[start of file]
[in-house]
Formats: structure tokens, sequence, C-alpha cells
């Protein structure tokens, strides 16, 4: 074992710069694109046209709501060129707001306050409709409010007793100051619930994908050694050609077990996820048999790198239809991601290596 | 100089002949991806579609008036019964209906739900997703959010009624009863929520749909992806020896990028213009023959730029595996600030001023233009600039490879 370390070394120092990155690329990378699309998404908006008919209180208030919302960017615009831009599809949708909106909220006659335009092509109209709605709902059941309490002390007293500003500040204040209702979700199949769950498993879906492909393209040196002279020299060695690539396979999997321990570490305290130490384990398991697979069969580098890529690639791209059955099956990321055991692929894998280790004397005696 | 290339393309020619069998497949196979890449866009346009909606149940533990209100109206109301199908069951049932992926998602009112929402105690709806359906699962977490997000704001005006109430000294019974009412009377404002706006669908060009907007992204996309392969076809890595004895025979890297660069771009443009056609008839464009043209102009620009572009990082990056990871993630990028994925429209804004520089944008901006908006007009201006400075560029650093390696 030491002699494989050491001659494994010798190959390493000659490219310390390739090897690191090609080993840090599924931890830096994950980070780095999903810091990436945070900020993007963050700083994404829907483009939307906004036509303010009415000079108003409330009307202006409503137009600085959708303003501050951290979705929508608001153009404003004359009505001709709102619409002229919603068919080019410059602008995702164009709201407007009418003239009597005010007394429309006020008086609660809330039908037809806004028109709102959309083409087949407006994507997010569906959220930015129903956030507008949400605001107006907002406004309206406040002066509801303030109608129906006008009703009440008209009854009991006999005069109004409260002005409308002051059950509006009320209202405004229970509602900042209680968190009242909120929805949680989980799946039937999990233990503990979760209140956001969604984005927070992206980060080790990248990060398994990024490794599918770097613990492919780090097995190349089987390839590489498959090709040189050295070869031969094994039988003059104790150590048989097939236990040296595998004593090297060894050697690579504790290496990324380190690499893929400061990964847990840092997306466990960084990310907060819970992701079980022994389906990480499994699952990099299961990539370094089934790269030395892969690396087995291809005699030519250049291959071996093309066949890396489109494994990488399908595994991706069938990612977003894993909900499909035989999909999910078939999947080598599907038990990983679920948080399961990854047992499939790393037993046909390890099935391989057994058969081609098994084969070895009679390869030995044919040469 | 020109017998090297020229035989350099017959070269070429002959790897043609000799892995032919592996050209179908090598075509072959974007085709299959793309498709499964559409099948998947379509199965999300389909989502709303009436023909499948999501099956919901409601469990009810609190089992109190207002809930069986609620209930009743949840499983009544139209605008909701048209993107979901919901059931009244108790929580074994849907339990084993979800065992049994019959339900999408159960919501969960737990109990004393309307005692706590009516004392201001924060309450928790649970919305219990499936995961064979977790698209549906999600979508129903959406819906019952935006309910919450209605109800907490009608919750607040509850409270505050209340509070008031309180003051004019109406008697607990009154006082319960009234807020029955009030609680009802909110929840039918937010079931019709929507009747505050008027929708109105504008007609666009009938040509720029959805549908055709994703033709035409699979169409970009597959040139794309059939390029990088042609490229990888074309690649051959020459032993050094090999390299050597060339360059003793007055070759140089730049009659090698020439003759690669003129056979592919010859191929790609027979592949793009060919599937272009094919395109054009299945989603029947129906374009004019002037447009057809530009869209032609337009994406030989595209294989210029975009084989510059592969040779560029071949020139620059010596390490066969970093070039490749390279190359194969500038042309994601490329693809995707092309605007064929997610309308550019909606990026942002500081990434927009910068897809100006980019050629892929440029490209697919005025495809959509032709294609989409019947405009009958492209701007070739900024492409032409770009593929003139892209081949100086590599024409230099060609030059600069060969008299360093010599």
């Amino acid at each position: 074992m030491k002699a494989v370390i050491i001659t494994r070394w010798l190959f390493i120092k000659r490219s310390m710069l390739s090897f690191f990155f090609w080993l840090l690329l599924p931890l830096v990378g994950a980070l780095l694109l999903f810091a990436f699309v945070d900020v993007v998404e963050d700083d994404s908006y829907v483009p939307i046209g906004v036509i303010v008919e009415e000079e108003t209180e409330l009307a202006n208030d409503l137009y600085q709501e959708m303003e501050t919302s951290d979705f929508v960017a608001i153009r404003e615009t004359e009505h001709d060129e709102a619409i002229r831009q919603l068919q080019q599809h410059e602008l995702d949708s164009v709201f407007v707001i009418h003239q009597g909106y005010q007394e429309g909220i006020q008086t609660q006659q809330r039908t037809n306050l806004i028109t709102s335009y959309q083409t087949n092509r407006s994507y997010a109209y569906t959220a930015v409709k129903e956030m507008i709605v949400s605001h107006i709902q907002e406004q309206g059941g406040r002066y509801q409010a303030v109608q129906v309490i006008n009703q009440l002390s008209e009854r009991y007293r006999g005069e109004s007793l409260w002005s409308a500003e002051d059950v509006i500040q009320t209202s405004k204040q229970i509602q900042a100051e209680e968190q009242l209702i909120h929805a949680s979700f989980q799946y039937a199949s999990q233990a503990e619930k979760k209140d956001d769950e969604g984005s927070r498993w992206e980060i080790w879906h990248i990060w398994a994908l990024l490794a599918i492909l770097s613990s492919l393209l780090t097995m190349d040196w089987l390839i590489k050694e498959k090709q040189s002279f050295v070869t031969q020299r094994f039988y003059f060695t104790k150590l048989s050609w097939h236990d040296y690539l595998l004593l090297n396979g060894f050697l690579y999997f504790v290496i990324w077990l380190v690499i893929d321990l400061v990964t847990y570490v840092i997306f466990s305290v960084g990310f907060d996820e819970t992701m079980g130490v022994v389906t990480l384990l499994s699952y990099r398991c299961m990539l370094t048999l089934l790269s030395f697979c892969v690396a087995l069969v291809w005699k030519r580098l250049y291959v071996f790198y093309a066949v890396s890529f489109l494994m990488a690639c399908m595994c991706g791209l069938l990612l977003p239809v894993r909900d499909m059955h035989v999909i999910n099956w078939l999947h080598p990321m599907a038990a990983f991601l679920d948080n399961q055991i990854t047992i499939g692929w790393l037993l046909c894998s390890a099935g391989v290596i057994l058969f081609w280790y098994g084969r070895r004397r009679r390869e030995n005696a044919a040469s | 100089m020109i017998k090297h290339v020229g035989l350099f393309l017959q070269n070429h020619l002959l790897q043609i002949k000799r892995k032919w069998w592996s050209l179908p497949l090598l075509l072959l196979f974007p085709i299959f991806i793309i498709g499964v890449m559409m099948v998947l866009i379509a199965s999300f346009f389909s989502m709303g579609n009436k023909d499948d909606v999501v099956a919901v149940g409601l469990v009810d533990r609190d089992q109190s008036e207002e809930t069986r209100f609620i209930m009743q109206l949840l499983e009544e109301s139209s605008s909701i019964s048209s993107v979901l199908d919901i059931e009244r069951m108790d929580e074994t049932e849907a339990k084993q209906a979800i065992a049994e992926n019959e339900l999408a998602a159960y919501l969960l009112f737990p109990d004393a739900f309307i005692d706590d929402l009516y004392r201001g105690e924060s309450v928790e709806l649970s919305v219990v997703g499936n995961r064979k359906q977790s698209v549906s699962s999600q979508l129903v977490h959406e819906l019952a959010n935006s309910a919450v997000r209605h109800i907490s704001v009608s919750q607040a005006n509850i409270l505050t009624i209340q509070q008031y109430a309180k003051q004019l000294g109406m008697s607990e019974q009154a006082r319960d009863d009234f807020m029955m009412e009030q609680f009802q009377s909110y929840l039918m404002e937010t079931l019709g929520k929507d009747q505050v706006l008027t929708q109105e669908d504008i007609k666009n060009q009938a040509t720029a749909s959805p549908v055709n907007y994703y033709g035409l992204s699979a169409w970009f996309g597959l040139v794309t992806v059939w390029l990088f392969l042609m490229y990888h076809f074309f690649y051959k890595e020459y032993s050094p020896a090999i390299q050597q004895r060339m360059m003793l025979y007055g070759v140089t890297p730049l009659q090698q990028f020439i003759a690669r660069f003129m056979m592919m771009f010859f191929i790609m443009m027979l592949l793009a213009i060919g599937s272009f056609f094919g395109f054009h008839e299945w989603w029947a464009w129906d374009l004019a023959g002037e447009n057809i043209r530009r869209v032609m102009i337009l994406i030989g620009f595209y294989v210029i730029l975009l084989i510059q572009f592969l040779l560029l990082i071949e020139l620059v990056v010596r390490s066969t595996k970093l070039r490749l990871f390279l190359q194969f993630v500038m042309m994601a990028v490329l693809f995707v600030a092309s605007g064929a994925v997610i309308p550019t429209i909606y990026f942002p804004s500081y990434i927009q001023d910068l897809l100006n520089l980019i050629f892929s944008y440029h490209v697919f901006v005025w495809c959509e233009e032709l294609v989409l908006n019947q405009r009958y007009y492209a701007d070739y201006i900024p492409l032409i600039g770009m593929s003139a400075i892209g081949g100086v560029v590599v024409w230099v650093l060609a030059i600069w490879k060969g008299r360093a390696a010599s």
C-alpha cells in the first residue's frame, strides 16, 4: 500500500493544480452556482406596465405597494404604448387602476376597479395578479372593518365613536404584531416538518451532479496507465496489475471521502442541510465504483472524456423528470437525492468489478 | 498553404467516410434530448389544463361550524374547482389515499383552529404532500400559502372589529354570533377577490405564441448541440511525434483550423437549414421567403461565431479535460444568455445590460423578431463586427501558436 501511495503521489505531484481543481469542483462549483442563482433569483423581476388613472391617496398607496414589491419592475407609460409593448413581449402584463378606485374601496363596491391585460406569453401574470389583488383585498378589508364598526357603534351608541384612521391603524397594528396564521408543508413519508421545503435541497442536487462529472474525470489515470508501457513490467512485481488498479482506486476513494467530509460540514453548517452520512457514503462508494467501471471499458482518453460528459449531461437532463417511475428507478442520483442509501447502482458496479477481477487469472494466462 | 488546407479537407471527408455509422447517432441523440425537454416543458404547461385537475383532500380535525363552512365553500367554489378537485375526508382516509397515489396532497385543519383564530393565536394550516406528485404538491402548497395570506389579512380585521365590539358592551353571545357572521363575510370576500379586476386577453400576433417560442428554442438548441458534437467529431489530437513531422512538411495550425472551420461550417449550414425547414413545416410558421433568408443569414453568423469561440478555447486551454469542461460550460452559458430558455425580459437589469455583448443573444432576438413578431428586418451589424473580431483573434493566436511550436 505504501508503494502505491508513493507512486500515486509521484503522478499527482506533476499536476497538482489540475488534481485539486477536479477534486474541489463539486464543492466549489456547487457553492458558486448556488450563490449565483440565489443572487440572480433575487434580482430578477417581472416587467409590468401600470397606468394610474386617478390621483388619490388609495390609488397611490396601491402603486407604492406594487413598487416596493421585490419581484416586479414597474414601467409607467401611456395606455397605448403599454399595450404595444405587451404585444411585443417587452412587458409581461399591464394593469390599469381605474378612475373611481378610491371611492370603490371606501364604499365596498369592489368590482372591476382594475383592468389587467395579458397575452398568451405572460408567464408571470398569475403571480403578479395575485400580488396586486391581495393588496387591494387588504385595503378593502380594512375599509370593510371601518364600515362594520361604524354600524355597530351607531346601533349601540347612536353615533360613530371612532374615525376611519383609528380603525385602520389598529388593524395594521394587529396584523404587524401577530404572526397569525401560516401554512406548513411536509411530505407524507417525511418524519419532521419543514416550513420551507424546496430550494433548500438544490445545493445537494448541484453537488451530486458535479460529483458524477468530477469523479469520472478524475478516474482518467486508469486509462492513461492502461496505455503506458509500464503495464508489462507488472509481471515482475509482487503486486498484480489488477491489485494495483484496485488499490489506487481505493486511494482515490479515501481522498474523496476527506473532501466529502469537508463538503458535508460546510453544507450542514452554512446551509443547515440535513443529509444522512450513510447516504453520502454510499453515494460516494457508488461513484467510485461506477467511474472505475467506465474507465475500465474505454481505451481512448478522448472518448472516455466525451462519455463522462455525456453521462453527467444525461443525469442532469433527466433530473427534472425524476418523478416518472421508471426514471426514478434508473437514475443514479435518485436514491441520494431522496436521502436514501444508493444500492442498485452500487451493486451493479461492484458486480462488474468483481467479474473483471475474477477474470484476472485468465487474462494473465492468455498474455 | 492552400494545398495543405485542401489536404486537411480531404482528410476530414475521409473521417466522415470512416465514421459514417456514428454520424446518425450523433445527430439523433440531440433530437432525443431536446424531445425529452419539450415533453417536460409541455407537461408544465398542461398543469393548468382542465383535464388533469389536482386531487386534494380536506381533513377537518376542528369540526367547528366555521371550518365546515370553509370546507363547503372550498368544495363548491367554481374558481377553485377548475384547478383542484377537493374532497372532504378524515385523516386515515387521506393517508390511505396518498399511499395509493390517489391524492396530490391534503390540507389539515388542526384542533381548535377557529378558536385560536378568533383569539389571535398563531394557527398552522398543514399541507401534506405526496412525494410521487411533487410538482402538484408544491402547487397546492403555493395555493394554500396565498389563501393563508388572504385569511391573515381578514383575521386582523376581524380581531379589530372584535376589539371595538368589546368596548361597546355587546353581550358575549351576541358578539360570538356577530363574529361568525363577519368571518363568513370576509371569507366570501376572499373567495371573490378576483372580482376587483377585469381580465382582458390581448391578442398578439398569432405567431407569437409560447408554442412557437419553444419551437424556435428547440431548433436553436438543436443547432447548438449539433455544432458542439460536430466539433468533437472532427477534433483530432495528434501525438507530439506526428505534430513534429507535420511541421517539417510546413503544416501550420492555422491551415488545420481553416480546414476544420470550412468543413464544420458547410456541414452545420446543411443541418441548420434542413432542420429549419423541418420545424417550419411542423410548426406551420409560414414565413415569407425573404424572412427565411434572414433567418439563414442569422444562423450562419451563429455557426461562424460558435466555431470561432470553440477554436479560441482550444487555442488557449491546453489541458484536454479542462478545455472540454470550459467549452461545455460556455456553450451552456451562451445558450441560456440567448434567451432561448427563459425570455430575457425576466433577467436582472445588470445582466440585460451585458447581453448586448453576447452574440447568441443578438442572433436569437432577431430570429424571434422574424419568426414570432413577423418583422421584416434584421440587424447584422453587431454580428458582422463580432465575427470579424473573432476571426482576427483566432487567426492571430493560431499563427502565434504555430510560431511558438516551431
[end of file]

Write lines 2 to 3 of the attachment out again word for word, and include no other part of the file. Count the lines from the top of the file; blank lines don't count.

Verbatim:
Formats: structure tokens, sequence, C-alpha cells
């Protein structure tokens, strides 16, 4: 074992710069694109046209709501060129707001306050409709409010007793100051619930994908050694050609077990996820048999790198239809991601290596 | 100089002949991806579609008036019964209906739900997703959010009624009863929520749909992806020896990028213009023959730029595996600030001023233009600039490879 370390070394120092990155690329990378699309998404908006008919209180208030919302960017615009831009599809949708909106909220006659335009092509109209709605709902059941309490002390007293500003500040204040209702979700199949769950498993879906492909393209040196002279020299060695690539396979999997321990570490305290130490384990398991697979069969580098890529690639791209059955099956990321055991692929894998280790004397005696 | 290339393309020619069998497949196979890449866009346009909606149940533990209100109206109301199908069951049932992926998602009112929402105690709806359906699962977490997000704001005006109430000294019974009412009377404002706006669908060009907007992204996309392969076809890595004895025979890297660069771009443009056609008839464009043209102009620009572009990082990056990871993630990028994925429209804004520089944008901006908006007009201006400075560029650093390696 030491002699494989050491001659494994010798190959390493000659490219310390390739090897690191090609080993840090599924931890830096994950980070780095999903810091990436945070900020993007963050700083994404829907483009939307906004036509303010009415000079108003409330009307202006409503137009600085959708303003501050951290979705929508608001153009404003004359009505001709709102619409002229919603068919080019410059602008995702164009709201407007009418003239009597005010007394429309006020008086609660809330039908037809806004028109709102959309083409087949407006994507997010569906959220930015129903956030507008949400605001107006907002406004309206406040002066509801303030109608129906006008009703009440008209009854009991006999005069109004409260002005409308002051059950509006009320209202405004229970509602900042209680968190009242909120929805949680989980799946039937999990233990503990979760209140956001969604984005927070992206980060080790990248990060398994990024490794599918770097613990492919780090097995190349089987390839590489498959090709040189050295070869031969094994039988003059104790150590048989097939236990040296595998004593090297060894050697690579504790290496990324380190690499893929400061990964847990840092997306466990960084990310907060819970992701079980022994389906990480499994699952990099299961990539370094089934790269030395892969690396087995291809005699030519250049291959071996093309066949890396489109494994990488399908595994991706069938990612977003894993909900499909035989999909999910078939999947080598599907038990990983679920948080399961990854047992499939790393037993046909390890099935391989057994058969081609098994084969070895009679390869030995044919040469 | 020109017998090297020229035989350099017959070269070429002959790897043609000799892995032919592996050209179908090598075509072959974007085709299959793309498709499964559409099948998947379509199965999300389909989502709303009436023909499948999501099956919901409601469990009810609190089992109190207002809930069986609620209930009743949840499983009544139209605008909701048209993107979901919901059931009244108790929580074994849907339990084993979800065992049994019959339900999408159960919501969960737990109990004393309307005692706590009516004392201001924060309450928790649970919305219990499936995961064979977790698209549906999600979508129903959406819906019952935006309910919450209605109800907490009608919750607040509850409270505050209340509070008031309180003051004019109406008697607990009154006082319960009234807020029955009030609680009802909110929840039918937010079931019709929507009747505050008027929708109105504008007609666009009938040509720029959805549908055709994703033709035409699979169409970009597959040139794309059939390029990088042609490229990888074309690649051959020459032993050094090999390299050597060339360059003793007055070759140089730049009659090698020439003759690669003129056979592919010859191929790609027979592949793009060919599937272009094919395109054009299945989603029947129906374009004019002037447009057809530009869209032609337009994406030989595209294989210029975009084989510059592969040779560029071949020139620059010596390490066969970093070039490749390279190359194969500038042309994601490329693809995707092309605007064929997610309308550019909606990026942002500081990434927009910068897809100006980019050629892929440029490209697919005025495809959509032709294609989409019947405009009958492209701007070739900024492409032409770009593929003139892209081949100086590599024409230099060609030059600069060969008299360093010599």